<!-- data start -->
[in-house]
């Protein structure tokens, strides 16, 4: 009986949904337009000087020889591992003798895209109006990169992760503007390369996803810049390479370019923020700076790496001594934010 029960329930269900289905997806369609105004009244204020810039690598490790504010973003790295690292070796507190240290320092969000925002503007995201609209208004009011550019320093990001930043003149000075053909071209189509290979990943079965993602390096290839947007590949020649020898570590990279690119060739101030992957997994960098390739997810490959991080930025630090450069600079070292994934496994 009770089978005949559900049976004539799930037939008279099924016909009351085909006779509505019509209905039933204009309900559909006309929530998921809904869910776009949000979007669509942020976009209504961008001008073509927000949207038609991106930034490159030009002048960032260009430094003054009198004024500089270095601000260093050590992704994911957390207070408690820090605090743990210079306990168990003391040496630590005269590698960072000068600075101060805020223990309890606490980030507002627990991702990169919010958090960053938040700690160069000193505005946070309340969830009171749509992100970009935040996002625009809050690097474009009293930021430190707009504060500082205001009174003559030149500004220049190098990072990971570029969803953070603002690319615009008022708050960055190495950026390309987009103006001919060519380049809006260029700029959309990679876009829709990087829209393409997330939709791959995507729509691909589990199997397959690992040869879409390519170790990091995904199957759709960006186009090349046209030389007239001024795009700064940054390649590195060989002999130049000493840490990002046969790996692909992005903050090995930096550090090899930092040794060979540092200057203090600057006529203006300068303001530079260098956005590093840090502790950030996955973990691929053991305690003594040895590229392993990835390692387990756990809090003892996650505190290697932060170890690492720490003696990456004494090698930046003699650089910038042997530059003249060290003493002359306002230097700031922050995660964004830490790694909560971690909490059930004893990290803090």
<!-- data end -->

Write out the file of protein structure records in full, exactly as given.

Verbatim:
[in-house]
């Protein structure tokens, strides 16, 4: 009986949904337009000087020889591992003798895209109006990169992760503007390369996803810049390479370019923020700076790496001594934010 029960329930269900289905997806369609105004009244204020810039690598490790504010973003790295690292070796507190240290320092969000925002503007995201609209208004009011550019320093990001930043003149000075053909071209189509290979990943079965993602390096290839947007590949020649020898570590990279690119060739101030992957997994960098390739997810490959991080930025630090450069600079070292994934496994 009770089978005949559900049976004539799930037939008279099924016909009351085909006779509505019509209905039933204009309900559909006309929530998921809904869910776009949000979007669509942020976009209504961008001008073509927000949207038609991106930034490159030009002048960032260009430094003054009198004024500089270095601000260093050590992704994911957390207070408690820090605090743990210079306990168990003391040496630590005269590698960072000068600075101060805020223990309890606490980030507002627990991702990169919010958090960053938040700690160069000193505005946070309340969830009171749509992100970009935040996002625009809050690097474009009293930021430190707009504060500082205001009174003559030149500004220049190098990072990971570029969803953070603002690319615009008022708050960055190495950026390309987009103006001919060519380049809006260029700029959309990679876009829709990087829209393409997330939709791959995507729509691909589990199997397959690992040869879409390519170790990091995904199957759709960006186009090349046209030389007239001024795009700064940054390649590195060989002999130049000493840490990002046969790996692909992005903050090995930096550090090899930092040794060979540092200057203090600057006529203006300068303001530079260098956005590093840090502790950030996955973990691929053991305690003594040895590229392993990835390692387990756990809090003892996650505190290697932060170890690492720490003696990456004494090698930046003699650089910038042997530059003249060290003493002359306002230097700031922050995660964004830490790694909560971690909490059930004893990290803090």